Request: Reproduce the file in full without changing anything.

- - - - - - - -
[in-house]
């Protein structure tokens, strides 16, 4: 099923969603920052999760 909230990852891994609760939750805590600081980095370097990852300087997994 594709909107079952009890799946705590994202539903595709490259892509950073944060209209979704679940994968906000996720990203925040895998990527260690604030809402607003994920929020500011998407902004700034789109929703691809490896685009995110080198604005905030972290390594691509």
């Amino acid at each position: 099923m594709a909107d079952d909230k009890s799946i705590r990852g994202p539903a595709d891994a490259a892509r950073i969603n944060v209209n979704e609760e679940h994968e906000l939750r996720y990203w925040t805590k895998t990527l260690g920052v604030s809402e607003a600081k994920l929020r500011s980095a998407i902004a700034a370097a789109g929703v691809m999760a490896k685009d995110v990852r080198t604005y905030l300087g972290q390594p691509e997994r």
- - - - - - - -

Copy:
[in-house]
């Protein structure tokens, strides 16, 4: 099923969603920052999760 909230990852891994609760939750805590600081980095370097990852300087997994 594709909107079952009890799946705590994202539903595709490259892509950073944060209209979704679940994968906000996720990203925040895998990527260690604030809402607003994920929020500011998407902004700034789109929703691809490896685009995110080198604005905030972290390594691509």
């Amino acid at each position: 099923m594709a909107d079952d909230k009890s799946i705590r990852g994202p539903a595709d891994a490259a892509r950073i969603n944060v209209n979704e609760e679940h994968e906000l939750r996720y990203w925040t805590k895998t990527l260690g920052v604030s809402e607003a600081k994920l929020r500011s980095a998407i902004a700034a370097a789109g929703v691809m999760a490896k685009d995110v990852r080198t604005y905030l300087g972290q390594p691509e997994r």